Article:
Illuminated structures attract birds that fly at night, including many nighttime migrants like orioles, wrens, and warblers. They can become disoriented when passing over a brightly lit skyline, aimlessly circling a skyscraper until they collide with it or collapse from exhaustion.
By turning out the lights, we can remove one source of mortality from already stressed bird populations. Reducing unnecessary nighttime light also cuts the amount of heat-trapping greenhouse gases released into the atmosphere. This reduction is a significant opportunity for climate action—commercial buildings are a significant source of US carbon dioxide emissions, and according to the Environmental Protection Agency, 30% of the energy they use is wasted. Reducing energy use by shutting off lights makes both environmental and fiscal sense.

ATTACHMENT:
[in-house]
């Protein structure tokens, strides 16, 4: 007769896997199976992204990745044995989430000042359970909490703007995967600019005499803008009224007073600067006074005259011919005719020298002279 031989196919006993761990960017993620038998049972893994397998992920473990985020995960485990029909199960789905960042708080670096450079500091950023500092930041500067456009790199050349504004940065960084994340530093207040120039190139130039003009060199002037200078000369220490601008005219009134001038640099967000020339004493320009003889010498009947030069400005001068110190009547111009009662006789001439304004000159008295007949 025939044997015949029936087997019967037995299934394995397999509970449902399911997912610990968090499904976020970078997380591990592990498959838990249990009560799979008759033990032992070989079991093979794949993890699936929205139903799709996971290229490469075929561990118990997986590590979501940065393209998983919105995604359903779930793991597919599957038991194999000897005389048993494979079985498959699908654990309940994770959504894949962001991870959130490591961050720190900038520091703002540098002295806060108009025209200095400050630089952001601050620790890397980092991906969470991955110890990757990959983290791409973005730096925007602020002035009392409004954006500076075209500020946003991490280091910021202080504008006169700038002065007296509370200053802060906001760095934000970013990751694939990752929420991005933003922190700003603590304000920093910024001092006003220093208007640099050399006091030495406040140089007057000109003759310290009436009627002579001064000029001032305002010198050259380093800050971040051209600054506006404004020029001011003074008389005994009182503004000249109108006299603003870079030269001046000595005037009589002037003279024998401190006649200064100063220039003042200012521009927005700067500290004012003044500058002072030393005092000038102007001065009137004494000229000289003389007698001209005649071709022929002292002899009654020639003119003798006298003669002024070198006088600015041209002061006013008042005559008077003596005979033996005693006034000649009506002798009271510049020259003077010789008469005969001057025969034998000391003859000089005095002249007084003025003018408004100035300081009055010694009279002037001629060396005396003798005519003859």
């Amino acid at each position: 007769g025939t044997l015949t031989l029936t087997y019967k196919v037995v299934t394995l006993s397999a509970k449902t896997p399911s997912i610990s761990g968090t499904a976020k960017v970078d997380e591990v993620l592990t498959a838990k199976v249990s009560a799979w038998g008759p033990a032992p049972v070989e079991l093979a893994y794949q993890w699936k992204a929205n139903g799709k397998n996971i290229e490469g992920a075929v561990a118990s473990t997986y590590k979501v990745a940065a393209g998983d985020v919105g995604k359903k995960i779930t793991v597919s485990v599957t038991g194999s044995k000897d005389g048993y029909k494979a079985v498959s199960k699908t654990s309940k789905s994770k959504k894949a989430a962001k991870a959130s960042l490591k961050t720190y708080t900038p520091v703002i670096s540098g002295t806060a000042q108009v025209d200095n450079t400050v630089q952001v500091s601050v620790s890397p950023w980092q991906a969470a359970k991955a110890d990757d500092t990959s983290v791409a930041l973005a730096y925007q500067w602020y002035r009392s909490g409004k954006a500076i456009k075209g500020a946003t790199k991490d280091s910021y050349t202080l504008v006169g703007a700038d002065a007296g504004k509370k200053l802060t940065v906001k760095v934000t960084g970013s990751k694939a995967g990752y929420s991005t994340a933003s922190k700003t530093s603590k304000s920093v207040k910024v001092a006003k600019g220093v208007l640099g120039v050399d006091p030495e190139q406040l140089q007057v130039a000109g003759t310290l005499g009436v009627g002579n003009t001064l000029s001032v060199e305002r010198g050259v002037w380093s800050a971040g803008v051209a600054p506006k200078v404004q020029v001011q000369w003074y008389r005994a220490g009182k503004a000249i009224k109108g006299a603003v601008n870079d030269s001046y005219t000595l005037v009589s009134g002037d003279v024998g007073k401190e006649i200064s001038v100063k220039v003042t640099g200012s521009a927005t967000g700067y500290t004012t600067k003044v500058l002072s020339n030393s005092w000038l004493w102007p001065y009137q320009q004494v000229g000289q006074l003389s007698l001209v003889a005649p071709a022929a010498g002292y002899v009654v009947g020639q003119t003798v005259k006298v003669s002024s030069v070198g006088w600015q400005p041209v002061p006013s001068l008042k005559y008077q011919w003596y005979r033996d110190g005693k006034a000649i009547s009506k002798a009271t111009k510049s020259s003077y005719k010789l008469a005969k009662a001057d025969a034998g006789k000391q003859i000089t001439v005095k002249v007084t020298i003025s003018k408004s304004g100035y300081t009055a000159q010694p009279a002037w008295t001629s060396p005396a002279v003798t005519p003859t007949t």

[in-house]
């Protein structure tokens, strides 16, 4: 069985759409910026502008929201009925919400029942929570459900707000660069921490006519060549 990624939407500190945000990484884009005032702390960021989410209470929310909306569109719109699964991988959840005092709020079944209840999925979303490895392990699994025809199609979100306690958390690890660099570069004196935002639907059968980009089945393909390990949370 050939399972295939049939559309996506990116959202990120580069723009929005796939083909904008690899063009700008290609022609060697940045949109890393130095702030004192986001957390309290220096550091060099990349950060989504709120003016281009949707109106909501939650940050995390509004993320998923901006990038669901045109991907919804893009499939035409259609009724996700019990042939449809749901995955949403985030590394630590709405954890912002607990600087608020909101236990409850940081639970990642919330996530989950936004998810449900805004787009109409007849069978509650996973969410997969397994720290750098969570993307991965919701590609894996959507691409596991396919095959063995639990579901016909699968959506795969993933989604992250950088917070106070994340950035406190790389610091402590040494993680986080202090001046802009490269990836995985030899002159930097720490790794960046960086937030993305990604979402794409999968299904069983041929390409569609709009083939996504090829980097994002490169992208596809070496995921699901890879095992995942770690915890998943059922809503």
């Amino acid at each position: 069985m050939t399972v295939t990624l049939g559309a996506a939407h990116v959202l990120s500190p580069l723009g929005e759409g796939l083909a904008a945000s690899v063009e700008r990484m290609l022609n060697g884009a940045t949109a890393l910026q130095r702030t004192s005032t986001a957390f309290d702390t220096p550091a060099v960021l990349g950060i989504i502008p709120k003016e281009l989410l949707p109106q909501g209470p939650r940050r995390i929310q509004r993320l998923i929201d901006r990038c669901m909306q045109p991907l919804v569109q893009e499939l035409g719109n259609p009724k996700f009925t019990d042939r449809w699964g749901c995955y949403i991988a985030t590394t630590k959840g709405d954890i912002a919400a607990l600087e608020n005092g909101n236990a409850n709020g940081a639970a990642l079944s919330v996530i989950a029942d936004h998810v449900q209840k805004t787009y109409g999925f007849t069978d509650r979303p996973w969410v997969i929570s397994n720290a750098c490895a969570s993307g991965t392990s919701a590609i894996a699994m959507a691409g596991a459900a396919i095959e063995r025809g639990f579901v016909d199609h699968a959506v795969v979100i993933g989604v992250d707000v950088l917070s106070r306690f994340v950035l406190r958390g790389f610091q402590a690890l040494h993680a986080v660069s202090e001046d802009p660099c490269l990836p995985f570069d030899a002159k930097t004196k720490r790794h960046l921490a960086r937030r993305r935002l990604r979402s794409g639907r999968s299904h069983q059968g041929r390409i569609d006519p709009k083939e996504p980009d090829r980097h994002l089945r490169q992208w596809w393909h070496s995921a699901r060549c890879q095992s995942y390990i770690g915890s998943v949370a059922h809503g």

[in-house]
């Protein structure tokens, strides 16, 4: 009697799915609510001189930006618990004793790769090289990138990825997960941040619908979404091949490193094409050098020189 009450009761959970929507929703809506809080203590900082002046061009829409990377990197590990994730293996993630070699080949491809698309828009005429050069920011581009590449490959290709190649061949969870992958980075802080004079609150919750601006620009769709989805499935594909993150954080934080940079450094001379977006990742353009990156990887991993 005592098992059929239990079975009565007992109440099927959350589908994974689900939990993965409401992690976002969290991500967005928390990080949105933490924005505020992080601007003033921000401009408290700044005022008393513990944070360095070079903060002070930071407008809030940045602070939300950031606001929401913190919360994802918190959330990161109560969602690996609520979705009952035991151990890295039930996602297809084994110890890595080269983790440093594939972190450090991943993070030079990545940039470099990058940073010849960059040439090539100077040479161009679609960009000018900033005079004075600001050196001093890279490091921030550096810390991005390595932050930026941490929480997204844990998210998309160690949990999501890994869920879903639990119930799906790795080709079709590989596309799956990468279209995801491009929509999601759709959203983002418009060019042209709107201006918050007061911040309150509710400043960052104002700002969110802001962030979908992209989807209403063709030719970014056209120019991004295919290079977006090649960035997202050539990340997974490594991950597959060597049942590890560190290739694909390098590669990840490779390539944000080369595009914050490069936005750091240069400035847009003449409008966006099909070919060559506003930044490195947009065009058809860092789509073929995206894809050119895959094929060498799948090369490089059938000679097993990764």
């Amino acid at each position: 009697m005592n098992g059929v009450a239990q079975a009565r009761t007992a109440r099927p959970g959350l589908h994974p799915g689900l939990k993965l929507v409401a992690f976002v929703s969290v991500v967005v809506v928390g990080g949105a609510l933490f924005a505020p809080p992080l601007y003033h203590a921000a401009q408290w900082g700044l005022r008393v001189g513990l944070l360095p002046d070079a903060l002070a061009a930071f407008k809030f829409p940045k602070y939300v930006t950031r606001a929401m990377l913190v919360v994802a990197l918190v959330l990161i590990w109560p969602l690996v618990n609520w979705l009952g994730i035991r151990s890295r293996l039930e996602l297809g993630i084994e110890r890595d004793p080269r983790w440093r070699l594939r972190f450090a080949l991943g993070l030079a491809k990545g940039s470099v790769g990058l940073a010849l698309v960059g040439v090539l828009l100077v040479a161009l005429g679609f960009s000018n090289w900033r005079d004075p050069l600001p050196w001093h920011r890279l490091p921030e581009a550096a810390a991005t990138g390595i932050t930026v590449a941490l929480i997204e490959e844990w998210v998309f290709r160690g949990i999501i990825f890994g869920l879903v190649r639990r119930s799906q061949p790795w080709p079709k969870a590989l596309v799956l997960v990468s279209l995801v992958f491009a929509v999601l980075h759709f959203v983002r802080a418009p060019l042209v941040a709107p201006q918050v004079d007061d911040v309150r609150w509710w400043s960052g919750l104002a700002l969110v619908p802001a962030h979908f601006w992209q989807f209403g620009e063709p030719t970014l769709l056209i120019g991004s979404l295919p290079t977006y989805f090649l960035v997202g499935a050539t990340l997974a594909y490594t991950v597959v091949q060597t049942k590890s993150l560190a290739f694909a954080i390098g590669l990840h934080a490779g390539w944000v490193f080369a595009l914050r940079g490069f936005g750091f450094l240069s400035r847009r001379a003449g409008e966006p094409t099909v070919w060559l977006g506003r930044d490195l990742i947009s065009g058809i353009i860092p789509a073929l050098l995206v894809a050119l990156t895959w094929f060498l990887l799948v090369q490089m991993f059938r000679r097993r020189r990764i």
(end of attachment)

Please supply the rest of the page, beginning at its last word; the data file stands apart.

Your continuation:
What You Can Do
While the Lights Out Boston program (a past partnership with the City of Boston and leading building owners and managers to turn off Boston’s architectural and window lighting at night) is not currently active, buildings can still take action to reduce nighttime lighting.
By dimming or turning off window lighting and external lighting (including architectural and atrium lighting) from 11pm to 5am during bird migration periods (March 1 to June 1 and again from August 15 to October 31), you can save energy, money, and the lives of migratory birds